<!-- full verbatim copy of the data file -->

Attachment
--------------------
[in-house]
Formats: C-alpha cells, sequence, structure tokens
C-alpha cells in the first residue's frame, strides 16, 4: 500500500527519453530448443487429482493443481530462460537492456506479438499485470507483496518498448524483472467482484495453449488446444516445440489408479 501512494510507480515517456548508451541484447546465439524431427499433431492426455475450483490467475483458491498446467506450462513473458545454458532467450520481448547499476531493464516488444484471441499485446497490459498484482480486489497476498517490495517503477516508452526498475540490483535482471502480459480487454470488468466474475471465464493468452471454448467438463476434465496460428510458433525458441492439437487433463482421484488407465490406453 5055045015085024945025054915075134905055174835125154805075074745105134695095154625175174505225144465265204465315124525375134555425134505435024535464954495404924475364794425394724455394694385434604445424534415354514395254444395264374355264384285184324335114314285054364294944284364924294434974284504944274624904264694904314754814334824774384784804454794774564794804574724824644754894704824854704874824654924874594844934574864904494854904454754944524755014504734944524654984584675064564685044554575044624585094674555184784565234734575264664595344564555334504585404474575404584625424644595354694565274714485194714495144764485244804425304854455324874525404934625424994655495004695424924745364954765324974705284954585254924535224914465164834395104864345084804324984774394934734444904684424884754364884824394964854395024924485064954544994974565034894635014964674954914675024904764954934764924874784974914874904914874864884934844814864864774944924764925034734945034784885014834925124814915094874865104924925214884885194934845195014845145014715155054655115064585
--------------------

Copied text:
[in-house]
Formats: C-alpha cells, sequence, structure tokens
C-alpha cells in the first residue's frame, strides 16, 4: 500500500527519453530448443487429482493443481530462460537492456506479438499485470507483496518498448524483472467482484495453449488446444516445440489408479 501512494510507480515517456548508451541484447546465439524431427499433431492426455475450483490467475483458491498446467506450462513473458545454458532467450520481448547499476531493464516488444484471441499485446497490459498484482480486489497476498517490495517503477516508452526498475540490483535482471502480459480487454470488468466474475471465464493468452471454448467438463476434465496460428510458433525458441492439437487433463482421484488407465490406453 5055045015085024945025054915075134905055174835125154805075074745105134695095154625175174505225144465265204465315124525375134555425134505435024535464954495404924475364794425394724455394694385434604445424534415354514395254444395264374355264384285184324335114314285054364294944284364924294434974284504944274624904264694904314754814334824774384784804454794774564794804574724824644754894704824854704874824654924874594844934574864904494854904454754944524755014504734944524654984584675064564685044554575044624585094674555184784565234734575264664595344564555334504585404474575404584625424644595354694565274714485194714495144764485244804425304854455324874525404934625424994655495004695424924745364954765324974705284954585254924535224914465164834395104864345084804324984774394934734444904684424884754364884824394964854395024924485064954544994974565034894635014964674954914675024904764954934764924874784974914874904914874864884934844814864864774944924764925034734945034784885014834925124814915094874865104924925214884885194934845195014845145014715155054655115064585